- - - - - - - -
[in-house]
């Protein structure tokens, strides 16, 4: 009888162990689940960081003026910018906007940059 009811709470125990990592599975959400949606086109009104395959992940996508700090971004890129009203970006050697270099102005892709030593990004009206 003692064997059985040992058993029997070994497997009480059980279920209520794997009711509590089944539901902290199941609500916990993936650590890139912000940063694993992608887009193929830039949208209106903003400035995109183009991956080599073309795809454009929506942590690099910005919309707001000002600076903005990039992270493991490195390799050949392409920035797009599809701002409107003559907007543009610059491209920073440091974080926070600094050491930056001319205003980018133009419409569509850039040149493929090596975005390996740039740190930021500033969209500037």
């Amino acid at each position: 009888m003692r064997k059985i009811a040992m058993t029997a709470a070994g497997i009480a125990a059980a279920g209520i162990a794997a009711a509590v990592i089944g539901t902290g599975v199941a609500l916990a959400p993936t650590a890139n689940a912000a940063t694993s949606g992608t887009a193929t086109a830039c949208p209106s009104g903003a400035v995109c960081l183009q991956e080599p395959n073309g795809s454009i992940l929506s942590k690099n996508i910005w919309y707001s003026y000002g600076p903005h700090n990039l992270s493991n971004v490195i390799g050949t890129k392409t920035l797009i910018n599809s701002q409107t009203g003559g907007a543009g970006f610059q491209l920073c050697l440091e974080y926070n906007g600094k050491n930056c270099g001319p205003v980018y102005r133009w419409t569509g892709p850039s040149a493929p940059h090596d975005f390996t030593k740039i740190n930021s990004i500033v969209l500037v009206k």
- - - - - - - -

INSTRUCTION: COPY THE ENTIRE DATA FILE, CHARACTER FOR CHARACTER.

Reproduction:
[in-house]
């Protein structure tokens, strides 16, 4: 009888162990689940960081003026910018906007940059 009811709470125990990592599975959400949606086109009104395959992940996508700090971004890129009203970006050697270099102005892709030593990004009206 003692064997059985040992058993029997070994497997009480059980279920209520794997009711509590089944539901902290199941609500916990993936650590890139912000940063694993992608887009193929830039949208209106903003400035995109183009991956080599073309795809454009929506942590690099910005919309707001000002600076903005990039992270493991490195390799050949392409920035797009599809701002409107003559907007543009610059491209920073440091974080926070600094050491930056001319205003980018133009419409569509850039040149493929090596975005390996740039740190930021500033969209500037």
């Amino acid at each position: 009888m003692r064997k059985i009811a040992m058993t029997a709470a070994g497997i009480a125990a059980a279920g209520i162990a794997a009711a509590v990592i089944g539901t902290g599975v199941a609500l916990a959400p993936t650590a890139n689940a912000a940063t694993s949606g992608t887009a193929t086109a830039c949208p209106s009104g903003a400035v995109c960081l183009q991956e080599p395959n073309g795809s454009i992940l929506s942590k690099n996508i910005w919309y707001s003026y000002g600076p903005h700090n990039l992270s493991n971004v490195i390799g050949t890129k392409t920035l797009i910018n599809s701002q409107t009203g003559g907007a543009g970006f610059q491209l920073c050697l440091e974080y926070n906007g600094k050491n930056c270099g001319p205003v980018y102005r133009w419409t569509g892709p850039s040149a493929p940059h090596d975005f390996t030593k740039i740190n930021s990004i500033v969209l500037v009206k």